I do it every time I turn in a book after its last read through. I say to myself, “Now I’m really going to learn how to write.” Then I pull the craft books off the shelf and dig in with a new hunger to learn.
And there’s nothing wrong with that.
But I’m noticing that I perhaps use this approach as a way to stall during that uncomfortable time when I don’t yet know a new story, when sitting with the vaguest idea that has no form or direction is hard and confusing. Crafts books are a tool I can use to sharpen what I know. I don’t ever want to think I’ve got it all figured out. But I think it’s realistic to identify in myself the hesitancy to dig into an unformed idea when I’ve just left a book that has lived in its most focused stage in my mind and on the page.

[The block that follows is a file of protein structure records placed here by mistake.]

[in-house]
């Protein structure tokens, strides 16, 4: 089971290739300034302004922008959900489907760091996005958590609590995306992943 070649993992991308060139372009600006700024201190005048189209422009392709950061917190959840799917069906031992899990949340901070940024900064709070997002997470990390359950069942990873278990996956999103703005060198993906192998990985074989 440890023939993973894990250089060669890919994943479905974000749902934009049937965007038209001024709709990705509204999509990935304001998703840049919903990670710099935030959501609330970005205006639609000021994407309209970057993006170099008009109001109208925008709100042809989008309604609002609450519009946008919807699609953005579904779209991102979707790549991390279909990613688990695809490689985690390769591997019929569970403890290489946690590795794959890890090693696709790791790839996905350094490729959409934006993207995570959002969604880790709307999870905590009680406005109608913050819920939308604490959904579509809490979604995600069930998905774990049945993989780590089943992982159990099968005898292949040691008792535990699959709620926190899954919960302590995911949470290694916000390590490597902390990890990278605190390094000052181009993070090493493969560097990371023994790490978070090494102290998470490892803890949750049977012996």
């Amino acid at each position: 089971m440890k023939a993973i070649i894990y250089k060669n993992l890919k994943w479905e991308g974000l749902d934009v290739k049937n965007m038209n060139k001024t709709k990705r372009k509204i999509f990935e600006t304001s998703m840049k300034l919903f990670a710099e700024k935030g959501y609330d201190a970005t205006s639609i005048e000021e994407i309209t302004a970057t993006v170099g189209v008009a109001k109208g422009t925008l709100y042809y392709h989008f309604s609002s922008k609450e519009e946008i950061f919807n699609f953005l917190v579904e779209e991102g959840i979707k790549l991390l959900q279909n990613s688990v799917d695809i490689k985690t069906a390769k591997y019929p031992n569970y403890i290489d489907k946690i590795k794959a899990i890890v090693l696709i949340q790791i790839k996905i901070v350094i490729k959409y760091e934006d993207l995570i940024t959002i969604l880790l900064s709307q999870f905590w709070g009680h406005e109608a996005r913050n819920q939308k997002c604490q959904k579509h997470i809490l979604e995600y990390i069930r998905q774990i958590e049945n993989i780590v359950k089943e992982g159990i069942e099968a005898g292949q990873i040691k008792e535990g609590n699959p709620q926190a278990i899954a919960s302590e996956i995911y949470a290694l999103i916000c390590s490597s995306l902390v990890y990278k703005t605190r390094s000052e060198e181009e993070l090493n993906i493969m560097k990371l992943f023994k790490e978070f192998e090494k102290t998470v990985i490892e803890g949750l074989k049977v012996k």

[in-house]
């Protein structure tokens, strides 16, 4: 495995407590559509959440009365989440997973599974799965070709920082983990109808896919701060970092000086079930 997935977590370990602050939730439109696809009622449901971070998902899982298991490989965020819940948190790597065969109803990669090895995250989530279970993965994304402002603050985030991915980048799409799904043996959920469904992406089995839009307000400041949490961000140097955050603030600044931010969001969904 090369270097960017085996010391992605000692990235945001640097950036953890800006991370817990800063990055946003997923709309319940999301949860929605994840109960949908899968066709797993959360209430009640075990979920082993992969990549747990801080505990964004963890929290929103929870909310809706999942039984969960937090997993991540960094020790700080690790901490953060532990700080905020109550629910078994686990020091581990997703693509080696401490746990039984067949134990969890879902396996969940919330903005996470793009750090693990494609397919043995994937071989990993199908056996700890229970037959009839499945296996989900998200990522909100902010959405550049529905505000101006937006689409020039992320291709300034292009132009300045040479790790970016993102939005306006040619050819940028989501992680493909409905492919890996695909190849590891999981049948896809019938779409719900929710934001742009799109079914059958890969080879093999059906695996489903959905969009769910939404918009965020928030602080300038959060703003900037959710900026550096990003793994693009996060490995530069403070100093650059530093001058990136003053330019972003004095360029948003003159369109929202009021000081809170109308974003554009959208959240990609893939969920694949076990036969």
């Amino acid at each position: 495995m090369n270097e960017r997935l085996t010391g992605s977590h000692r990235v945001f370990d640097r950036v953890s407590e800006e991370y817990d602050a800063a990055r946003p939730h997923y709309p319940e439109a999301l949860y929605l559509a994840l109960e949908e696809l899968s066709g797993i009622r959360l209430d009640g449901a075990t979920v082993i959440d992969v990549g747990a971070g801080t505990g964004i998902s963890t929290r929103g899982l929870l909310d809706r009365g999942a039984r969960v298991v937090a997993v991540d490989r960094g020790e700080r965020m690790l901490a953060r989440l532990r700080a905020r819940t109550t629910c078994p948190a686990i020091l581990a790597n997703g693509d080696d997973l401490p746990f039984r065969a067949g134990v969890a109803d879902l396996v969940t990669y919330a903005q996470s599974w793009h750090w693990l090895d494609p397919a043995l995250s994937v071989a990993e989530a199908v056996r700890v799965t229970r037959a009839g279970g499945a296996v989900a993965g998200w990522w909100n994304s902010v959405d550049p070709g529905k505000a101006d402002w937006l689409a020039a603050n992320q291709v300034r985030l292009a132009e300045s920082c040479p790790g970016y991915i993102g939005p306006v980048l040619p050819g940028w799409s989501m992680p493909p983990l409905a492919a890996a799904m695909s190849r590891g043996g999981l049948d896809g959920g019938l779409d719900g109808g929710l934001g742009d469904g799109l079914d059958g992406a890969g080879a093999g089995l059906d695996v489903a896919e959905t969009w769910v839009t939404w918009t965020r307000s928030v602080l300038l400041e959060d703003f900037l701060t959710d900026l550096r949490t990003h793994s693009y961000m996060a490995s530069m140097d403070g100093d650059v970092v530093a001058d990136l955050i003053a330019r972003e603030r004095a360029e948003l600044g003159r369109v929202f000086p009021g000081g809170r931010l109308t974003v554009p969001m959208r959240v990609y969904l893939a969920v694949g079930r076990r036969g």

It takes time and discomfort, honestly, to move toward a new novel. Where I’ve been in full throttle mode with the previous one, polishing and emphasizing what already exists, this phase is just the opposite — a slow, unsteady discovery of characters and worlds that don’t yet live.
How do you begin with nothing? You sit with what you’ve got, despite the discomfort. Or if you’re me, you work on a picture book as a different way to stretch, while novel ideas percolate below the surface.* You read to learn but also to stall, hoping in the back of your mind that this time you’ll find the real way to write, a formula that will help you avoid the wrong turns and dead ends and out-and-out mistakes.
Then your lovely friend sends an email with these words:
It’s good to build your craft, to try and make the process easier on yourself, but be wary of the idea that there is a right way, that you have to follow a certain set of steps, that you have to know what you’re doing. You don’t. You just have allow yourself freedom to explore, courage to take risks. You have to say “Yes, I am a writer. I write. And I have something to say.” And then believe it.
Ready or not, I’m going to explore this new story, one brave word at a time.
* I love moving between novels and picture books. It’s an entirely different way to think and write and explore.